The Netherlands judo team is constantly churning out new talent, one of those is Yael VAN HEEMST. As a junior athlete, she was a finalist in both the European and World Championships, already a promising talent for the future of the senior team. As judo goes, there is always the potential of injury and unfortunately for the young judoka, she was taken off the tatami for the year, returning in August of 2023, taking an impressive 5th place in the Zagreb Grand Prix.
I think when you get injured badly, you can feel the difference, so I really questioned, could it be bad enough to mean it’s the end for me, how will it turn out? I was out for 10 months which of course is a long time and it’s taken a year before I felt comfortable in competition.
Dealing with the recovery of the injury itself isn’t necessarily the hardest part, with strong teams of coaches, physios and doctors to support in rehabilitation, for athletes, it can be a mental struggle to be kept off the tatami.
It was really weird, it was my first – and hopefully last – big injury, so I’ve never not done judo for such a long time. I am still at Papendal, so I was still studying and had my internship, I was still seeing my team mates and everything so I wasn’t completely out of it all. At the beginning they didn’t realise just how serious the injury was and had an MRI a month after, then once a shoulder specialist had seen it, they told me I needed it dealt with immediately and I was in the next day for an operation.
The physios and staff were straight to work with Van Heemst following the operation but it was important to have outside factors to focus on.
I was never such a good student as I was when I got this injury! [she laughs] I never missed a class, I passed every test, I realised how much easier it was with all of this extra time but I just missed judo so much. It became boring for me. I wasn’t attending camps, I missed out on Korea, and Mittersill last year and just wanted to be back so badly.
On her big return, it was a slightly strange welcome back to competition…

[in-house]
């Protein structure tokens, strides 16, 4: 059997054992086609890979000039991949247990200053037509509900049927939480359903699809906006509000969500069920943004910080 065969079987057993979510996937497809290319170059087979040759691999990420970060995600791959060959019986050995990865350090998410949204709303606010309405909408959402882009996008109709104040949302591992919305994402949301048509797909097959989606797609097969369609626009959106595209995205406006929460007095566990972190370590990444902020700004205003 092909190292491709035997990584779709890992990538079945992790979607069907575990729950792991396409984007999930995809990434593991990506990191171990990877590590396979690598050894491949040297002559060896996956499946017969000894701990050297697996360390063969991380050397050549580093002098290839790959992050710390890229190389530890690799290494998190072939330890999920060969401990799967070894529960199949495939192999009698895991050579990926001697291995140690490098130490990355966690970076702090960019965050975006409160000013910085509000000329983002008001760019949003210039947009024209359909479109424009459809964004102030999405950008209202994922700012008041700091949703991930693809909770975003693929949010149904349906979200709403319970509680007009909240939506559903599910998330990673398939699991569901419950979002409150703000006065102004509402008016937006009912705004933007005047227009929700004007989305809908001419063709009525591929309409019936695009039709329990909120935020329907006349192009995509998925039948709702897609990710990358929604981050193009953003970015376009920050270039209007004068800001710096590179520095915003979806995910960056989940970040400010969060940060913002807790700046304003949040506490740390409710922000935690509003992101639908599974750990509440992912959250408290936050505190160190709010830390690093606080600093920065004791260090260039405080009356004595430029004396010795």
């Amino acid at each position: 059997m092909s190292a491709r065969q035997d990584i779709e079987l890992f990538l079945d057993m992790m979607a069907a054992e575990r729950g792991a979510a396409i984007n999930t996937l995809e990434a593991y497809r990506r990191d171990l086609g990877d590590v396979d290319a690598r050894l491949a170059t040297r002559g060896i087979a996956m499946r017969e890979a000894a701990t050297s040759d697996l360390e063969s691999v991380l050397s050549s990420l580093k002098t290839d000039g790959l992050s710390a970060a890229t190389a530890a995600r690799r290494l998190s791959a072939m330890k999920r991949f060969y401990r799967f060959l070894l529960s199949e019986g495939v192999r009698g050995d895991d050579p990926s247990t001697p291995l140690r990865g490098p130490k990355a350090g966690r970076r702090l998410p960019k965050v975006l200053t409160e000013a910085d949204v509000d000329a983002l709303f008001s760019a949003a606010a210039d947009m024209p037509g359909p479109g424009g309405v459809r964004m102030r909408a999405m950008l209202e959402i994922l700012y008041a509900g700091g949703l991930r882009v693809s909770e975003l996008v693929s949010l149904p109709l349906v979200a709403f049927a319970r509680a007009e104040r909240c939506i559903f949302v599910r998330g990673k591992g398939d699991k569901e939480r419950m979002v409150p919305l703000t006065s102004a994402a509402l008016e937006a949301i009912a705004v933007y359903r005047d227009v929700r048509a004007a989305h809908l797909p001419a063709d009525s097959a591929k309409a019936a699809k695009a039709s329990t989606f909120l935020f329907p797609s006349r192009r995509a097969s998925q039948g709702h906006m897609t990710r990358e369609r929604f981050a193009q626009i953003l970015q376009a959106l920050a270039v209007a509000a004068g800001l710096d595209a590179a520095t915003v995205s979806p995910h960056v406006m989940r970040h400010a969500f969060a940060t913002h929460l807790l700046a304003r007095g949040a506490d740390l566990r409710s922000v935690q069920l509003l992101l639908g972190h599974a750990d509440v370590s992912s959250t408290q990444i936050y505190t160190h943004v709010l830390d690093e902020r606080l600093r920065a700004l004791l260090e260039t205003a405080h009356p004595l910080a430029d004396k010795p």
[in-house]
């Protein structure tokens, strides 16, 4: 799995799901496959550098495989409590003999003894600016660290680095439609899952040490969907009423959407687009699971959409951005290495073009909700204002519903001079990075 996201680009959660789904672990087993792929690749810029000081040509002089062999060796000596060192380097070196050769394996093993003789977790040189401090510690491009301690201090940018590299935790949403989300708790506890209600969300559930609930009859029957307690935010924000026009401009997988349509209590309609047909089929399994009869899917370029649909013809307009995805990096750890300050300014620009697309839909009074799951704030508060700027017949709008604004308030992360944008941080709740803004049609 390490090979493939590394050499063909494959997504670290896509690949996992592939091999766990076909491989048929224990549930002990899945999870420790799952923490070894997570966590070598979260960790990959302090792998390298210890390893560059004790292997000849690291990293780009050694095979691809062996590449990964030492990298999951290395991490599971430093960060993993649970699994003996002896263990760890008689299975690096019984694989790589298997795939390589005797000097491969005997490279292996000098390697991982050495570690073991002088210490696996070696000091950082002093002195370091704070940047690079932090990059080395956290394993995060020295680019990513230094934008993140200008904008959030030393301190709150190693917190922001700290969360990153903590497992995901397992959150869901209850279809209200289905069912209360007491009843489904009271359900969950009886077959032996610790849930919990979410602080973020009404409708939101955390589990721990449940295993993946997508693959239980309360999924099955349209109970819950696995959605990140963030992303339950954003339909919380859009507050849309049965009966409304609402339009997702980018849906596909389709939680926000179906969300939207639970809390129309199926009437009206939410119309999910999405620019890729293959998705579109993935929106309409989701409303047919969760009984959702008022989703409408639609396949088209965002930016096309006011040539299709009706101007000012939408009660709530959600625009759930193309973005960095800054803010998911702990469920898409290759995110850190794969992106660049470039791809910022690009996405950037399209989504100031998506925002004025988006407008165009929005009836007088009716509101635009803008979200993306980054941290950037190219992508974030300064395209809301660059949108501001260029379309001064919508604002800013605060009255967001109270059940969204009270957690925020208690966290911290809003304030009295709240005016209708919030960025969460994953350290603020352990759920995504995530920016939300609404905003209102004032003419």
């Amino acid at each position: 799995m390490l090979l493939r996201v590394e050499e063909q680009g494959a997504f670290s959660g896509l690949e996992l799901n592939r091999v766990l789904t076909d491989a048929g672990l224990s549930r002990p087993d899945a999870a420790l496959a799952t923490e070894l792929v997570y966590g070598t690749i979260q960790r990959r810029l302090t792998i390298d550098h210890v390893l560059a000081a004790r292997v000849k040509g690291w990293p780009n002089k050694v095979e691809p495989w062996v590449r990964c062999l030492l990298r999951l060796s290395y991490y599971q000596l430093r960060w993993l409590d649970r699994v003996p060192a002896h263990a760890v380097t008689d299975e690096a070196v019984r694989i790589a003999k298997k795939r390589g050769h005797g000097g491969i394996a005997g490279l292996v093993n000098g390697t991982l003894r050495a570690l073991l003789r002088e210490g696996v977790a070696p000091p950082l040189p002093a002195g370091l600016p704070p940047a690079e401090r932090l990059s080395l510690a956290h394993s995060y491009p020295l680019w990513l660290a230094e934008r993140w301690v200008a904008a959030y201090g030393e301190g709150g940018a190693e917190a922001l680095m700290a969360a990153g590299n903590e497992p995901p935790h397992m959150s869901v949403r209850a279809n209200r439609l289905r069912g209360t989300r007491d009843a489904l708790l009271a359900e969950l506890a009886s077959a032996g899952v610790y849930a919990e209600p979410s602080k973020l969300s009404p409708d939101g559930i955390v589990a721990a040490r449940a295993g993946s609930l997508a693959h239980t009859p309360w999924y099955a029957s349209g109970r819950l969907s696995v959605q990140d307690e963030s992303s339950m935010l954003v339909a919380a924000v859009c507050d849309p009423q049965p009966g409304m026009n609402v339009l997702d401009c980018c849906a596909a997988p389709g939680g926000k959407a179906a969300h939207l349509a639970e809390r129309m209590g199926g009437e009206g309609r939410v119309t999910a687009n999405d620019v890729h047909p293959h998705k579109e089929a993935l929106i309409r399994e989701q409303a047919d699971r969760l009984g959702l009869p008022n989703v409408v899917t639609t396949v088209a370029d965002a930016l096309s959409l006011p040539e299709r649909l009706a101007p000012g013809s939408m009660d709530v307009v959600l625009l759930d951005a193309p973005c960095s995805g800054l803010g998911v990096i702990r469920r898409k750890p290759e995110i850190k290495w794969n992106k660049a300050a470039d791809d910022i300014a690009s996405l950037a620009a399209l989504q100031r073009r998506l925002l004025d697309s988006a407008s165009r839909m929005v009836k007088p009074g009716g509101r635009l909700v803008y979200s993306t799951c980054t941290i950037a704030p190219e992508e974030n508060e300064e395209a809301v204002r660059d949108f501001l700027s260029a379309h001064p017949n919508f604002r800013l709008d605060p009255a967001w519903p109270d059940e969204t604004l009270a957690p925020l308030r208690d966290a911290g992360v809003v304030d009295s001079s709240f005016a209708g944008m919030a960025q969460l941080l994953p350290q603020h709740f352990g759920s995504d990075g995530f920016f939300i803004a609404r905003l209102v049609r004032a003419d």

I actually cried before my first match! I had an absolute breakdown because it was a really weird mix of excitement and being scared. This wasn’t just another training session and I was worried it would happen again, you know the girls show no mercy in competition so I was worried, but after the first one I felt really good and just happy to be there.
Van Heemst then went on to take bronze medals in both the Prague European Open and U23 European Championships in Potsdam. It has been a slow and steady recovery, and last week prior to the start of the Mittersill OTC in Austria, she topped the podium during the Rotterdam International Open. Not only did she compete, but she was there as an official to assist with the organisation and running of the event.
I absolutely loved this event, it is my club back home, seeing the next generation and all the little ones was really good. Usually I’m at Papendal and not at the club so much so it really felt like I’d come home to be with everyone and my old coach. It was actually really nice to be at the table with the referees, to be able to talk to them and ask them questions. Fighting there was just for fun and to compete at home, was a nice way to start the year before coming here which I’m also really happy about.
After the traditional Mittersill OTC this week, Van Heemst will be returning to Papendal, with only a couple of weeks before her first tournament of 2024, and the premiere of the IJF World Judo Tour, the Portugal Grand Prix.
Author: Thea Cowen